Anastasia Loukaitou-Sideris

Anastasia Loukaitou-Sideris is the Associate Provost for Academic Planning at UCLA and an Urban Planning Professor at the UCLA Luskin School of Public Affairs.

Professor Loukaitou-Sideris’ research focuses on the public environment of the city, its physical representation, aesthetics, social meaning and impact on the urban resident. Her work seeks to integrate social and physical issues in urban planning and architecture. An underlying theme of her work is its “user focus”; that is, she seeks to analyze and understand the built environment from the perspective of those who live and work there. Dr. Loukaitou-Sideris’ research includes documentation and analysis of the social and physical changes that have occurred in the public realm; cultural determinants of design and planning and their implications for public policy; quality-of-life issues for inner city residents; transit security, urban design, land use, and transportation issues.

Recent and ongoing projects, funded in part by the U.S. and California Departments of Transportation, the Haynes Foundation, the Gilbert Foundation, and the Mineta Transportation Institute, include: an examination of the privatization of public open space in major American downtown areas to document the effects of redevelopment on their built form and social context; documentation of varying patterns of use of neighborhood parks among different ethnic groups; proposals for the physical and economic retrofit of blighted inner city commercial corridors, examination of the impacts of new rail transit lines, creation of guidelines for the development of transit station neighborhoods; studies of transit security, and planning for parklets.

She has served as a consultant to the Transportation Research Board, Federal Highway Administration, Southern California Association of Governments, South Bay Cities Council of Government, Los Angeles Neighborhood Initiative, Project for Public Spaces, the Greek Government, and many municipal governments on issues of urban design, open space development, land use and transportation, and she has been commissioned to author research papers by the National Academies and the Robert Wood Johnson Foundation.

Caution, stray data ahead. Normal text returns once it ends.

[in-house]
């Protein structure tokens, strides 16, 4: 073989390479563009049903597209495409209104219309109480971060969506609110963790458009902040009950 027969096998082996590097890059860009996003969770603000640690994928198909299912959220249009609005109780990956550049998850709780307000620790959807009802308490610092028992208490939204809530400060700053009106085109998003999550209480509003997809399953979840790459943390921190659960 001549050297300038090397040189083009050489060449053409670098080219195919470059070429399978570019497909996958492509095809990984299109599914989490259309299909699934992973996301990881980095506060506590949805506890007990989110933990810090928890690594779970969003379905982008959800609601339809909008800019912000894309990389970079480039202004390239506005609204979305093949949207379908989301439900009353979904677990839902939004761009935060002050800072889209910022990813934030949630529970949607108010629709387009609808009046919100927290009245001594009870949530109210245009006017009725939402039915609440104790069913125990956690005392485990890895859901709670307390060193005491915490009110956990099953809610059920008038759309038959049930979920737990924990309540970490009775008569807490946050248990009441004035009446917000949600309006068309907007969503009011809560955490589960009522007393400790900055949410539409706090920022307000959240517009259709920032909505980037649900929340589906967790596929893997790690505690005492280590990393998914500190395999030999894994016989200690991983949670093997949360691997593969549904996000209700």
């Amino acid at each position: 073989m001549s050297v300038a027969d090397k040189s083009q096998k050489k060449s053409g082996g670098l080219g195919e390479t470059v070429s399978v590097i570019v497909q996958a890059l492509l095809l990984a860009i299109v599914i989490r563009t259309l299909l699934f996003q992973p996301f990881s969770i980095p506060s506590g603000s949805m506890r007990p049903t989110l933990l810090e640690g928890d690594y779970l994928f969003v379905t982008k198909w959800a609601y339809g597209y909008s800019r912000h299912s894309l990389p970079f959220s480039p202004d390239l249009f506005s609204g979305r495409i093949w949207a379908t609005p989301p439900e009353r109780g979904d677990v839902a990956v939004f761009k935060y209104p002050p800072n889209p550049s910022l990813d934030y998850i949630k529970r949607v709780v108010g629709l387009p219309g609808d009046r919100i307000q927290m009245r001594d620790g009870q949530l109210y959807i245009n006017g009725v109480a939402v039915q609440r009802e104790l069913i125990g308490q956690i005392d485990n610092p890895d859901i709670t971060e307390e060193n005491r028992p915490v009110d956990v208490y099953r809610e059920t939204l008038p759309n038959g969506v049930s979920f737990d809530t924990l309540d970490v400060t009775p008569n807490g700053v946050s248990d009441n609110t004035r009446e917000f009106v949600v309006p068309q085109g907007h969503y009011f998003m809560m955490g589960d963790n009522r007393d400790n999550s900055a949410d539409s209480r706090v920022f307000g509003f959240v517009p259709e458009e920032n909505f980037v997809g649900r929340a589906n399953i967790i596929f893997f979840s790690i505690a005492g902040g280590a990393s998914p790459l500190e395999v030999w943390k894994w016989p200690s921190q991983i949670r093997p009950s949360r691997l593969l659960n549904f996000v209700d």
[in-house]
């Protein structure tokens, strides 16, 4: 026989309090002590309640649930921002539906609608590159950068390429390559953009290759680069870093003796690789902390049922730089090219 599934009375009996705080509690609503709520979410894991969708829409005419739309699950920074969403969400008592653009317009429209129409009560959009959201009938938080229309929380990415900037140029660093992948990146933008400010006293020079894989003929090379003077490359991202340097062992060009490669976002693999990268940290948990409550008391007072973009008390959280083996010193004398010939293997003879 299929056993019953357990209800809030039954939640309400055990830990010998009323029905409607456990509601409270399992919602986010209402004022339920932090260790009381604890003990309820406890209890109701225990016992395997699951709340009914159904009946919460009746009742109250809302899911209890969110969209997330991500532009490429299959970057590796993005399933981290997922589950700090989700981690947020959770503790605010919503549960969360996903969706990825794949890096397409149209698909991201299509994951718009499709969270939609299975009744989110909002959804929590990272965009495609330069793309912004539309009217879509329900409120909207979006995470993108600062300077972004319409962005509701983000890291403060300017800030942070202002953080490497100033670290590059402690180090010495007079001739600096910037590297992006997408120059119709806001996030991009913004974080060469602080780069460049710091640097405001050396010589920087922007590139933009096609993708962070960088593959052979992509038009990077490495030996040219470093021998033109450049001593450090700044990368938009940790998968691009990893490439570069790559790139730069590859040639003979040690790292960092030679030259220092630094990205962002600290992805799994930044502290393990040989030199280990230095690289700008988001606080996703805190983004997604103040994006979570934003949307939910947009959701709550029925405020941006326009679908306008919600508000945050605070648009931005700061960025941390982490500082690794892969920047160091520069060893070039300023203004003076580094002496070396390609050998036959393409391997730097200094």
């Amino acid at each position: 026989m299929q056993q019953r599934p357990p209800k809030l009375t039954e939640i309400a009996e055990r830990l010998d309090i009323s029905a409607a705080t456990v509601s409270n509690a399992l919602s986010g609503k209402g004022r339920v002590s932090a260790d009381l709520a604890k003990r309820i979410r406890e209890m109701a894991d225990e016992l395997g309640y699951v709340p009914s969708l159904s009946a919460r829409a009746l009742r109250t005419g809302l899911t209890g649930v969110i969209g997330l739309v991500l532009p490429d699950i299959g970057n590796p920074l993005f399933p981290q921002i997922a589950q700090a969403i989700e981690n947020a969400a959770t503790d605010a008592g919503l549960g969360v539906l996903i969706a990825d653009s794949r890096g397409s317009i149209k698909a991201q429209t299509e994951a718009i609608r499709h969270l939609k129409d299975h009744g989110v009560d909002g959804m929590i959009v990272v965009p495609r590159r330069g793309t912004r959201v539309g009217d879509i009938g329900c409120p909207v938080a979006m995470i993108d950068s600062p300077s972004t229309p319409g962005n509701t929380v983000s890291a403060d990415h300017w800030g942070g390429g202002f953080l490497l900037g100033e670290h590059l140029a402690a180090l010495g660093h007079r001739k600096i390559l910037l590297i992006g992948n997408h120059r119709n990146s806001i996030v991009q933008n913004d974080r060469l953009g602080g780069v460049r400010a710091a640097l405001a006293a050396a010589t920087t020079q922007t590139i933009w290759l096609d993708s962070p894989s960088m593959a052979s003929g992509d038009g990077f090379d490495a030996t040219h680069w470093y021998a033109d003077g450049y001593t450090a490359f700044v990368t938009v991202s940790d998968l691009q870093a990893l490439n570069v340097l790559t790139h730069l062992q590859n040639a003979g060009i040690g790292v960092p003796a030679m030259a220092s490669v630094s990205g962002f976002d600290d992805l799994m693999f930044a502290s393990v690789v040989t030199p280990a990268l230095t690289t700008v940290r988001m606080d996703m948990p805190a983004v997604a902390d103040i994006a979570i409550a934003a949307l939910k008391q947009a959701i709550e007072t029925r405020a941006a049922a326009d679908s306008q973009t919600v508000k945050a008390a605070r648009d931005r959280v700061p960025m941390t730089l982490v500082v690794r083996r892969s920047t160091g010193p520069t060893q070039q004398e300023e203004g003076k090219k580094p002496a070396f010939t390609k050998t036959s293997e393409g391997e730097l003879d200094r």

Dr. Loukaitou-Sideris is the author of numerous articles, the co-author of the books Urban Design Downtown: Poetics and Politics of Form (University of California Press, 1998), Sidewalks: Conflict and Negotiation over Public Space (MIT Press, 2009), and Transit-Oriented Displacement or Community Divided? (MIT Press, 2019); and the co-editor of the books Jobs and Economic Development in Minority Communities (Temple University Press, 2006), Companion to Urban Design (Routledge, 2011), The Informal American City: Beyond Taco Trucks and Day Labor (MIT Press, 2014), and New Companion to Urban Design (Routledge, 2019).

SELECTED BOOKS & PUBLICATIONS

As high-speed rail gains momentum, U.S. can look to Europe’s example
Op-Ed in Los Angeles Times, Feb. 15, 2015

“Impact of High Speed Rail Stations on Local Development—A Delphi Survey”
Loukaitou-Sideris, A., Cuff, D., Higgins, H., and Linovski, O. (2012)
Built Environment, 38(1): 51-70

“Addressing the Challenges of Urban Landscapes: Normative Goals for Urban Design”
Journal of Urban Design 17(4): 461-478. Loukaitou-Sideris, A. (2012)

Companion to Urban Design